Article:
Cityscape Residential awarded for “elevating” the old church

title=sCity of Lee’s Summit Historic Preservation Commission. “The original church building had not been occupied or heated for some time, so the finishes and structure were in sturdy condition, but the bones were beautiful,” said Ryan Adams, Cityscape Residential vice president for Kansas City.” title=”Cityscape Residential’s restoration and adapted use of the 1922 Methodist Church received the 2022 Graves/Hale Historic Preservation Award from the City of Lee’s Summit Historic Preservation Commission. “The original church building had not been occupied or heated for some time, so the finishes and structure were in sturdy condition, but the bones were beautiful,” said Ryan Adams, Cityscape Residential vice president for Kansas City.” loading=”lazy”/>

Cityscape Residential’s restoration and adapted use of the 1922 Methodist Church received the 2022 Graves/Hale Historic Preservation Award from the City of Lee’s Summit Historic Preservation Commission. “The original church building had not been occupied or heated for some time, so the finishes and structure were in sturdy condition, but the bones were beautiful,” said Ryan Adams, Cityscape Residential vice president for Kansas City.

courtesy photo

Cityscape Residential’s partners weren’t new to building at Lee’s Summit, but it was something old that gave the company a long-awaited downtown project.

Cityscape’s restoration and adapted use of the 1922 Methodist Church at 114 SE Douglas St. received the 2022 Graves/Hale Historic Preservation Award from the City of Lee’s Summit Historic Preservation Commission earlier this year. The award, established to honor the work of Lee’s Summit historians Frank Graves and Don Hale, recognizes those “dedicated to interpreting, preserving, and promoting the preservation and adaptive reuse of buildings, neighborhoods, Structures and cultural landscapes used in Lee’s Summit. ”

Cityscape Partners have a history spanning more than two decades at Lee’s Summit.

“One of our partners has parents and a sister here,” said Ryan Adams, Cityscape Residential vice president for Kansas City. “We just completed our third church at Lee’s Summit and had been trying to find something downtown for six to eight years.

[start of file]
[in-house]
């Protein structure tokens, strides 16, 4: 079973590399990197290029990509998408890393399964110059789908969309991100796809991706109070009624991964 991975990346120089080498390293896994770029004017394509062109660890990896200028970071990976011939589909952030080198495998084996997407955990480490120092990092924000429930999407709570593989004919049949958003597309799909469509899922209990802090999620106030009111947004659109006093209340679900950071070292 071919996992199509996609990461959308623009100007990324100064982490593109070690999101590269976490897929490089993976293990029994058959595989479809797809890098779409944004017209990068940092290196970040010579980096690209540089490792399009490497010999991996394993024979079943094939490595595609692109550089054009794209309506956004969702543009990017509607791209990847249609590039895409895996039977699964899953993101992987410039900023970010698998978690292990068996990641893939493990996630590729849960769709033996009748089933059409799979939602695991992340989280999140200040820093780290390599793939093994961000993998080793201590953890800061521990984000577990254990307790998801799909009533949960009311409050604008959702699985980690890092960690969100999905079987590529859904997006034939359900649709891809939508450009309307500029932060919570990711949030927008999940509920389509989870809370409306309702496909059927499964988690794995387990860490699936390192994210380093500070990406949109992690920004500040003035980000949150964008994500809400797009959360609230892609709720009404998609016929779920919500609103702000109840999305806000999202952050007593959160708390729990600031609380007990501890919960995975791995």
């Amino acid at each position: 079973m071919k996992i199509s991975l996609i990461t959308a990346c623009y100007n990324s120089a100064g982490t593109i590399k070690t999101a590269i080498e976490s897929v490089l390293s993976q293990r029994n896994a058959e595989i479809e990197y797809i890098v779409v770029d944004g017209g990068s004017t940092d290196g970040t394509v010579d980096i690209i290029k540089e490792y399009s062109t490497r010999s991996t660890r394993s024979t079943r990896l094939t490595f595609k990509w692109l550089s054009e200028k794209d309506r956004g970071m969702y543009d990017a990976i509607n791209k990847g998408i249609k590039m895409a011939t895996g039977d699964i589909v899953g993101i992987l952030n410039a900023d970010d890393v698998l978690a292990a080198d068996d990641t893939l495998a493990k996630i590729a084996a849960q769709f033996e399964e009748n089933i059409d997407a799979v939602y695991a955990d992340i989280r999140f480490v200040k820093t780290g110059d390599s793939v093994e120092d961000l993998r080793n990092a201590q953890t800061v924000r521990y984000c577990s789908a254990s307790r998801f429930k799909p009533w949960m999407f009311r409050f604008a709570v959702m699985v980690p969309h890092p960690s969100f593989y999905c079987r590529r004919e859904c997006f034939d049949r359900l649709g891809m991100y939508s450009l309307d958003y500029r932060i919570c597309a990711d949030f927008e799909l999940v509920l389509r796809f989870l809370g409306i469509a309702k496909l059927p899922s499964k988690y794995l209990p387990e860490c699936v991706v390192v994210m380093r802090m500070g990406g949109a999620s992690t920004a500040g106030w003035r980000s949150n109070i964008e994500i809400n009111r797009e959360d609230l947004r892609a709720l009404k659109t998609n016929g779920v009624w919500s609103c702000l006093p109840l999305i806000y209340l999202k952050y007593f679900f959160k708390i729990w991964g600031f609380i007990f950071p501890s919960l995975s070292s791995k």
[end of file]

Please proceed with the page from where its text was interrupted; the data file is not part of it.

“When church property became vacant, we pounced on it.”

The church property became Elevate 114, a residential community with 273 apartments.

Elevate 114 repurposed the original 100-year-old Methodist Church building for a portion of its common areas.

“The original church building had not been occupied or heated for some time, so the finishes and structure were in robust condition, but the bones were beautiful,” Adams said.

“The original stained glass windows and doors were mostly intact, and the inner dome structure was in good condition to be repaired. The original chandelier was physically there, although it required a lot of work to get it working as intended again.”

One of the challenges of the project was the stained glass windows.

“The stained glass windows were a focus and countless hours were spent restoring some of the translucent white interior glass and replacing it with clear glass so we could bring light into the building,” Adams said.

“We also had to remodel the ground floor as it sloped for gathering and remodel the second floor gallery to suit modern fire codes. Achieving all of this without people realizing that a major change was being made has been our constant focus.”

Adams said the company had the building’s original plans.

“So we thought we knew how the building was going to be framed,” he said. “Let’s just say they took the plans more as a suggestion, so we spent a lot of time with structural engineers revising our plans to fit current regulations and the structure we found.”

There were surprises.

“The ceiling of the upper floor is surrounded by plaster rosettes, in the middle of which a small sphere appears. When we first toured the property my partner thought the spheres were also painted plaster but turned out to be miniature lightbulbs from the 1920’s that were painted over.

“So we immediately turned around and figured out how to rewire all of those lights surrounding the base of the dome and repour the damaged floral decorative surrounds. It’s the first time in many, many years that the floral crown of lights will be lit again. We used reflector bulbs to highlight the plaster and it’s stunning.”

Comments are closed.